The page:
Help with Blind/deaf puppy

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Help with Blind/deaf puppy

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Old 05-28-2015, 06:58 AM
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Help with Blind/deaf puppy

Greetings All! I found this site as I was looking for tips on raising a recently adopted blind/deaf puppy, who is about 14 weeks old. I'm an experienced dog owner/lover, but this is a big challenge! She's an absolute sweetie, but she is going thru typical puppy behavior. Crate training and house breaking are going fairly well, but jumping, biting, and general puppy wildness are hard to manage. We don't know her breeds, but we've heard Great Dane, Lab, and others, so she will be big. I'll upload a photo soon. Anyway, I'm looking forward to reading, learning and hopefully having tips of my own to offer!
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Old 05-28-2015, 03:31 PM
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Greetings All! I found this site as I was looking for tips on raising a recently adopted blind/deaf puppy, who is about 14 weeks old. I'm an experienced dog owner/lover, but this is a big challenge! She's an absolute sweetie, but she is going thru typical puppy behavior. Crate training and house breaking are going fairly well, but jumping, biting, and general puppy wildness are hard to manage. We don't know her breeds, but we've heard Great Dane, Lab, and others, so she will be big. I'll upload a photo soon. Anyway, I'm looking forward to reading, learning and hopefully having tips of my own to offer!
Wow, that's quite a project you've taken on. I'm barely experienced with dogs with no physical issues, so what I'd do is consider using the senses she does have to train. I would think stinky food treats, and gentle touches would be the way to train. I'm not recommending this is as an aversive, but perhaps in a situation such as this, a collar that only gently vibrated might be appropriate, perhaps used as a cue to 'come'? I understand also that blind dogs/people can feel vibrations through floors, so stomping might be a tool to use as well. I think a blind and deaf dog might be very attuned to subtle environmental cues, such as movement of air, and that might be useful - would waving your hand or arm be a 'communcation'?

I'm thinking of Helen Keller who was blind and deaf, and when her teacher Anne Sullivan met her, Helen had absolutely no limits on her behavior. I read the book years ago, but it was an excellent book and Anne was very creative in teaching Helen proper behavior, and to read and communicate. I do remember that touch was a huge part of how Helen learned.

I certainly hope others can offer hints, and that you'll keep us updated on the methods you use.
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Old 05-31-2015, 09:31 PM
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Hi Dia: Thanks for your reply. You're right about feeling the walking through the floor. She seems to know when I walk out of the room, because she cries. When I come back in she stops. It will be an interesting journey!
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Old 06-06-2015, 11:56 PM
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welcome to the forum!



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Old 06-07-2015, 08:48 AM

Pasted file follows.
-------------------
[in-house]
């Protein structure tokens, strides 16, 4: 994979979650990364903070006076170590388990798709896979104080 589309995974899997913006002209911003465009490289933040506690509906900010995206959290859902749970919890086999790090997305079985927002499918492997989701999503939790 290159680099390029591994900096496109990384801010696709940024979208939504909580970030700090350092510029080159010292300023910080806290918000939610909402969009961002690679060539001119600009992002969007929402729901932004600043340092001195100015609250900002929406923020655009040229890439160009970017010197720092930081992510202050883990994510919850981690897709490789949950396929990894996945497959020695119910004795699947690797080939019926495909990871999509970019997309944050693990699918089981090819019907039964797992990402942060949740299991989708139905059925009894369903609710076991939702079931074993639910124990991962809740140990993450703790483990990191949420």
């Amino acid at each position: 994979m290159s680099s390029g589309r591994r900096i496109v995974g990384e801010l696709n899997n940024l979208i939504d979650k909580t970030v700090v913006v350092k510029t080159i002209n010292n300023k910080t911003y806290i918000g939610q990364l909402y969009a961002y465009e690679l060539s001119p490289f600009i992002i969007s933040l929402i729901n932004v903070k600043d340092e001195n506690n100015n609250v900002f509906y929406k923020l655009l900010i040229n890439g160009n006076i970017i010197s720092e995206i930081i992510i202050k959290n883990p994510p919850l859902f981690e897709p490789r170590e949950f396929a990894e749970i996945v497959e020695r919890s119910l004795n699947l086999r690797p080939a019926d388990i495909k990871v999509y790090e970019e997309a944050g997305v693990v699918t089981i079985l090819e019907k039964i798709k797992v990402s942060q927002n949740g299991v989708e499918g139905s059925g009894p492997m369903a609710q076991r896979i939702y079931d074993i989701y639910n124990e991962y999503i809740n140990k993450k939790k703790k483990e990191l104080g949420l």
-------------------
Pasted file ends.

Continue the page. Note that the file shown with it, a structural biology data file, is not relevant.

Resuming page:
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I met a lady that adopted a blind/deaf collie pup. I was amazed at her courage and wanted to learn more. I found quite a bit of useful info when I googled "raising a blind and deaf puppy." Maybe that's how you got to this forum.

Anywho, there is great info to be found. All the best to you and your new pup. I imagine the bond will be quite strong. Enjoy!
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Old 06-07-2015, 09:16 AM
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A vibrating collar at the very least is a must. Can use that as your marker/clicker. With touch/smell cues.

Get the dog taught to track you.

Last edited by WesS; 06-07-2015 at 09:17 AM.
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Old 06-07-2015, 11:21 AM
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there is a little bit of info here with some things i hadnt thought of so maybe there a a few things you can use. good luck
http://www.cp24.com/polopoly_fs/1.14...pFile/file.pdf
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Old 06-07-2015, 01:15 PM
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For some dogs, the vibration collar is an aversive. Touch is safer. Once a fear is implanted (vibration collar) it's there and not going away.
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Old 06-07-2015, 03:05 PM
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For some dogs, the vibration collar is an aversive. Touch is safer. Once a fear is implanted (vibration collar) it's there and not going away.
Touch is perhaps safer, but not possible at a distance, at least not in any way I can figure out. With proper introduction I think a vibration setting could be a great tool for training a blind/deaf dog because it can be used at a distance. Proper introduction is the key IMO.
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Old 06-07-2015, 05:34 PM
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I've never owned or trained a blind and deaf dog. That said, I'd think that distance is something you'd control with a lead. Trying to imagine the scenario that would require a dog, with these disabilities, being outside without a lead on and can't, except in a fenced yard. In a yard or inside, it would be easy enough for the owner to have a touch cue they could train to mean "come along".
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